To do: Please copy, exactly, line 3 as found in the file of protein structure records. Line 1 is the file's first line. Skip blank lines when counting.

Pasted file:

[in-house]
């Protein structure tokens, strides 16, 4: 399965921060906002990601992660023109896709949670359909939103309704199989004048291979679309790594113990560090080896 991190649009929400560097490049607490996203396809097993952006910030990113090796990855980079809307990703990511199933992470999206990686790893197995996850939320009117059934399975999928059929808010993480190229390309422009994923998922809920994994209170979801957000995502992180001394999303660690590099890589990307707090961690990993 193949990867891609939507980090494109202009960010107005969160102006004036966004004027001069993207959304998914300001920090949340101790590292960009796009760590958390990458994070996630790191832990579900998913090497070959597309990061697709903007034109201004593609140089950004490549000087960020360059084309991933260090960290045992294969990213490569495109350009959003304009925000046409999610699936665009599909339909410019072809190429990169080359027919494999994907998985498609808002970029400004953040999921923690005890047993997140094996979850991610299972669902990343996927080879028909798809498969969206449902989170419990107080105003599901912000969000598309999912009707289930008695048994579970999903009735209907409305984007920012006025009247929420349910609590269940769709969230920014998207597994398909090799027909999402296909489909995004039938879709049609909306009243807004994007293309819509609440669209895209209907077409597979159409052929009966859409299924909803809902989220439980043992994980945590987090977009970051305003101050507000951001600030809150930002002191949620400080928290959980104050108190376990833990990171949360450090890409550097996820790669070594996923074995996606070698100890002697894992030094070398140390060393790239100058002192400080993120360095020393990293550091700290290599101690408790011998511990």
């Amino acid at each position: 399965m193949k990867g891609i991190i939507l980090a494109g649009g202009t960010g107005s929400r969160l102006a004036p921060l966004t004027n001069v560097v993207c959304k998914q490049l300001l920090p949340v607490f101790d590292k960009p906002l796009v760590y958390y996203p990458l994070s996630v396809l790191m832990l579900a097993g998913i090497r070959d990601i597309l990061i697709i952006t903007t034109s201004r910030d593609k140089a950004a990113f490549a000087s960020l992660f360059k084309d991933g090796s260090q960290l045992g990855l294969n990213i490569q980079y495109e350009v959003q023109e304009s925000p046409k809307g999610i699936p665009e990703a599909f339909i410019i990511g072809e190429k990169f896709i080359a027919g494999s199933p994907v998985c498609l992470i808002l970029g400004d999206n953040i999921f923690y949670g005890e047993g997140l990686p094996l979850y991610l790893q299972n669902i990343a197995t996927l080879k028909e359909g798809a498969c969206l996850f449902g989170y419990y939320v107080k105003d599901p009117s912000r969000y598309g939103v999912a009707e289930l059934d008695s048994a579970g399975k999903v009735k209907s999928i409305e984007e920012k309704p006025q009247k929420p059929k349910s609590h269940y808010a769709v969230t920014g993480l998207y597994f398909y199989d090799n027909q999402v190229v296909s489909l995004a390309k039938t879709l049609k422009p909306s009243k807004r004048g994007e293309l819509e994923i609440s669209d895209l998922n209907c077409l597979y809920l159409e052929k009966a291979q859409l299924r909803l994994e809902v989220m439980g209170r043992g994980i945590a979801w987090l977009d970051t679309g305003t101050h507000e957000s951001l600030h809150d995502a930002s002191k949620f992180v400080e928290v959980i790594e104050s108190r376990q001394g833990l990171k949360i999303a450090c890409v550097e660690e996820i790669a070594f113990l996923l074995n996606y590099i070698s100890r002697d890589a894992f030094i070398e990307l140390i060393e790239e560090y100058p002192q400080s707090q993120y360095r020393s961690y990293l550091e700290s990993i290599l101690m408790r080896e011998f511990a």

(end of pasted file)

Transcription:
């Amino acid at each position: 399965m193949k990867g891609i991190i939507l980090a494109g649009g202009t960010g107005s929400r969160l102006a004036p921060l966004t004027n001069v560097v993207c959304k998914q490049l300001l920090p949340v607490f101790d590292k960009p906002l796009v760590y958390y996203p990458l994070s996630v396809l790191m832990l579900a097993g998913i090497r070959d990601i597309l990061i697709i952006t903007t034109s201004r910030d593609k140089a950004a990113f490549a000087s960020l992660f360059k084309d991933g090796s260090q960290l045992g990855l294969n990213i490569q980079y495109e350009v959003q023109e304009s925000p046409k809307g999610i699936p665009e990703a599909f339909i410019i990511g072809e190429k990169f896709i080359a027919g494999s199933p994907v998985c498609l992470i808002l970029g400004d999206n953040i999921f923690y949670g005890e047993g997140l990686p094996l979850y991610l790893q299972n669902i990343a197995t996927l080879k028909e359909g798809a498969c969206l996850f449902g989170y419990y939320v107080k105003d599901p009117s912000r969000y598309g939103v999912a009707e289930l059934d008695s048994a579970g399975k999903v009735k209907s999928i409305e984007e920012k309704p006025q009247k929420p059929k349910s609590h269940y808010a769709v969230t920014g993480l998207y597994f398909y199989d090799n027909q999402v190229v296909s489909l995004a390309k039938t879709l049609k422009p909306s009243k807004r004048g994007e293309l819509e994923i609440s669209d895209l998922n209907c077409l597979y809920l159409e052929k009966a291979q859409l299924r909803l994994e809902v989220m439980g209170r043992g994980i945590a979801w987090l977009d970051t679309g305003t101050h507000e957000s951001l600030h809150d995502a930002s002191k949620f992180v400080e928290v959980i790594e104050s108190r376990q001394g833990l990171k949360i999303a450090c890409v550097e660690e996820i790669a070594f113990l996923l074995n996606y590099i070698s100890r002697d890589a894992f030094i070398e990307l140390i060393e790239e560090y100058p002192q400080s707090q993120y360095r020393s961690y990293l550091e700290s990993i290599l101690m408790r080896e011998f511990a």